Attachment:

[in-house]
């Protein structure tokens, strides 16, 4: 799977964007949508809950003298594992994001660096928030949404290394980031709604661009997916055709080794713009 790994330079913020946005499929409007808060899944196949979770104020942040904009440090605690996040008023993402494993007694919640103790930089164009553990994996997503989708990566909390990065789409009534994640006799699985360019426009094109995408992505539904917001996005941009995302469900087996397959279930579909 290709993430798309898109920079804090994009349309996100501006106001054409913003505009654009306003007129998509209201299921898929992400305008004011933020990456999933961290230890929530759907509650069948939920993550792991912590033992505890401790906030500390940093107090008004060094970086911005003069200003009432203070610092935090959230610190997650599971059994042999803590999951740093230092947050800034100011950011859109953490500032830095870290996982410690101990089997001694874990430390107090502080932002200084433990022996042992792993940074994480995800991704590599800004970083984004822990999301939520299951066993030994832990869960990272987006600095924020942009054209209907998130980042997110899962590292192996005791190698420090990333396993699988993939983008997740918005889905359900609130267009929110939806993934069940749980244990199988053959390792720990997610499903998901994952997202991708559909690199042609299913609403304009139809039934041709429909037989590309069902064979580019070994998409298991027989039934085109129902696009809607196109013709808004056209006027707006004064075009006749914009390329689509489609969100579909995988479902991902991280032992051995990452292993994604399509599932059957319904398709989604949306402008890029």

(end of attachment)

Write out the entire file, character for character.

[in-house]
């Protein structure tokens, strides 16, 4: 799977964007949508809950003298594992994001660096928030949404290394980031709604661009997916055709080794713009 790994330079913020946005499929409007808060899944196949979770104020942040904009440090605690996040008023993402494993007694919640103790930089164009553990994996997503989708990566909390990065789409009534994640006799699985360019426009094109995408992505539904917001996005941009995302469900087996397959279930579909 290709993430798309898109920079804090994009349309996100501006106001054409913003505009654009306003007129998509209201299921898929992400305008004011933020990456999933961290230890929530759907509650069948939920993550792991912590033992505890401790906030500390940093107090008004060094970086911005003069200003009432203070610092935090959230610190997650599971059994042999803590999951740093230092947050800034100011950011859109953490500032830095870290996982410690101990089997001694874990430390107090502080932002200084433990022996042992792993940074994480995800991704590599800004970083984004822990999301939520299951066993030994832990869960990272987006600095924020942009054209209907998130980042997110899962590292192996005791190698420090990333396993699988993939983008997740918005889905359900609130267009929110939806993934069940749980244990199988053959390792720990997610499903998901994952997202991708559909690199042609299913609403304009139809039934041709429909037989590309069902064979580019070994998409298991027989039934085109129902696009809607196109013709808004056209006027707006004064075009006749914009390329689509489609969100579909995988479902991902991280032992051995990452292993994604399509599932059957319904398709989604949306402008890029």